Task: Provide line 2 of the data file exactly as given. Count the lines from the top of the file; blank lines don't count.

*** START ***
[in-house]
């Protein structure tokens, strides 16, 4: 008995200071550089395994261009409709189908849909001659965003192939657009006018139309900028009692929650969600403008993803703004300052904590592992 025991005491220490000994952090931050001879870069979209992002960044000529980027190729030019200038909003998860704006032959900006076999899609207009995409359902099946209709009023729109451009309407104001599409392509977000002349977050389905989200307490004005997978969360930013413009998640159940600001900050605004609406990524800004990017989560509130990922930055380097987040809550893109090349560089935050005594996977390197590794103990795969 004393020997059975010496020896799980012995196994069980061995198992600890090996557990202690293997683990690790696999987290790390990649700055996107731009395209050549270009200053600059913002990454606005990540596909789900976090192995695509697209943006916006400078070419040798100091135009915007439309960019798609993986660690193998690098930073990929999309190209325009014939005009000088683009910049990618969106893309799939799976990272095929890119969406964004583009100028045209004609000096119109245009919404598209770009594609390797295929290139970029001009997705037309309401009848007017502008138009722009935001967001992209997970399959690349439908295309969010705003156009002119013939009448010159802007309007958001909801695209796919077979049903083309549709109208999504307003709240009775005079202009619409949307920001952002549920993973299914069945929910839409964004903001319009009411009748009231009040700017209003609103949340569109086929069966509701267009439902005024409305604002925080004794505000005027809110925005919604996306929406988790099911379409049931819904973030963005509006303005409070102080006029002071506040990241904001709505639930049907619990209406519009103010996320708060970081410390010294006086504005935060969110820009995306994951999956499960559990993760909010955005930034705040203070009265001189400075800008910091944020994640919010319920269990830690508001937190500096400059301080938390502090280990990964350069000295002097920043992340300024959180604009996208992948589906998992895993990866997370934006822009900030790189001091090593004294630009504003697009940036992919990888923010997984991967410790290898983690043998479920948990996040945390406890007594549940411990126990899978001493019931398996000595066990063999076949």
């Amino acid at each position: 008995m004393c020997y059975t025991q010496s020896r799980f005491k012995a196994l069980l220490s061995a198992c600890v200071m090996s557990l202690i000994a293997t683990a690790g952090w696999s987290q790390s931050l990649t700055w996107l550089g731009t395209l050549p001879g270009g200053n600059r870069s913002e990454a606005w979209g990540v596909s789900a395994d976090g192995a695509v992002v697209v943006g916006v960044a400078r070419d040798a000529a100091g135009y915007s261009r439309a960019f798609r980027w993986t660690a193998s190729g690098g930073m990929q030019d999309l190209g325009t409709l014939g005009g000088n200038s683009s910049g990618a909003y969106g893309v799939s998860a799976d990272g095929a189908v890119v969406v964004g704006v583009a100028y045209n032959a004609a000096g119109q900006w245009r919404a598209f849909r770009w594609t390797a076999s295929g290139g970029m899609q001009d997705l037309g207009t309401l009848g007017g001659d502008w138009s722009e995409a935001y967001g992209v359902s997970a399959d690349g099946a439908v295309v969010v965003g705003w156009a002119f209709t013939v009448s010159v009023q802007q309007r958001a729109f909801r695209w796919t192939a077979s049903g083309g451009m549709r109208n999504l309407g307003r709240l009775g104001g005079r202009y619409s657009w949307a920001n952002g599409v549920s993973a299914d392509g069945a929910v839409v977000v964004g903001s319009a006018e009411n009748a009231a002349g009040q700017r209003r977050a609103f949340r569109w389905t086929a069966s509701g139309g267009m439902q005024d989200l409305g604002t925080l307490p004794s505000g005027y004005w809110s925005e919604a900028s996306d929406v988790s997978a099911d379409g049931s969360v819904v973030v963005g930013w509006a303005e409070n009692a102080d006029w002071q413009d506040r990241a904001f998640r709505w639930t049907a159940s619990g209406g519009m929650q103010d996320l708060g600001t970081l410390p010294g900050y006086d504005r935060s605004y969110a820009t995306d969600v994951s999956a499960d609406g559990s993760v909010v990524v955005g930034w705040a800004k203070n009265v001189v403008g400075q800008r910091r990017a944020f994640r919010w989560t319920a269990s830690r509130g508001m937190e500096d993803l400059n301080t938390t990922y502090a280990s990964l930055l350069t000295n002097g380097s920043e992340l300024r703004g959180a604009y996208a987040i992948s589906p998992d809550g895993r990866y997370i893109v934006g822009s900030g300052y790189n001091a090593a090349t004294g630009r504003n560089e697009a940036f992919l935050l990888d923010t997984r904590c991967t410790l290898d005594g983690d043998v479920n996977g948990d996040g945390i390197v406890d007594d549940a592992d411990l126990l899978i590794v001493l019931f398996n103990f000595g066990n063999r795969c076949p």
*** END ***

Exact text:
């Protein structure tokens, strides 16, 4: 008995200071550089395994261009409709189908849909001659965003192939657009006018139309900028009692929650969600403008993803703004300052904590592992 025991005491220490000994952090931050001879870069979209992002960044000529980027190729030019200038909003998860704006032959900006076999899609207009995409359902099946209709009023729109451009309407104001599409392509977000002349977050389905989200307490004005997978969360930013413009998640159940600001900050605004609406990524800004990017989560509130990922930055380097987040809550893109090349560089935050005594996977390197590794103990795969 004393020997059975010496020896799980012995196994069980061995198992600890090996557990202690293997683990690790696999987290790390990649700055996107731009395209050549270009200053600059913002990454606005990540596909789900976090192995695509697209943006916006400078070419040798100091135009915007439309960019798609993986660690193998690098930073990929999309190209325009014939005009000088683009910049990618969106893309799939799976990272095929890119969406964004583009100028045209004609000096119109245009919404598209770009594609390797295929290139970029001009997705037309309401009848007017502008138009722009935001967001992209997970399959690349439908295309969010705003156009002119013939009448010159802007309007958001909801695209796919077979049903083309549709109208999504307003709240009775005079202009619409949307920001952002549920993973299914069945929910839409964004903001319009009411009748009231009040700017209003609103949340569109086929069966509701267009439902005024409305604002925080004794505000005027809110925005919604996306929406988790099911379409049931819904973030963005509006303005409070102080006029002071506040990241904001709505639930049907619990209406519009103010996320708060970081410390010294006086504005935060969110820009995306994951999956499960559990993760909010955005930034705040203070009265001189400075800008910091944020994640919010319920269990830690508001937190500096400059301080938390502090280990990964350069000295002097920043992340300024959180604009996208992948589906998992895993990866997370934006822009900030790189001091090593004294630009504003697009940036992919990888923010997984991967410790290898983690043998479920948990996040945390406890007594549940411990126990899978001493019931398996000595066990063999076949």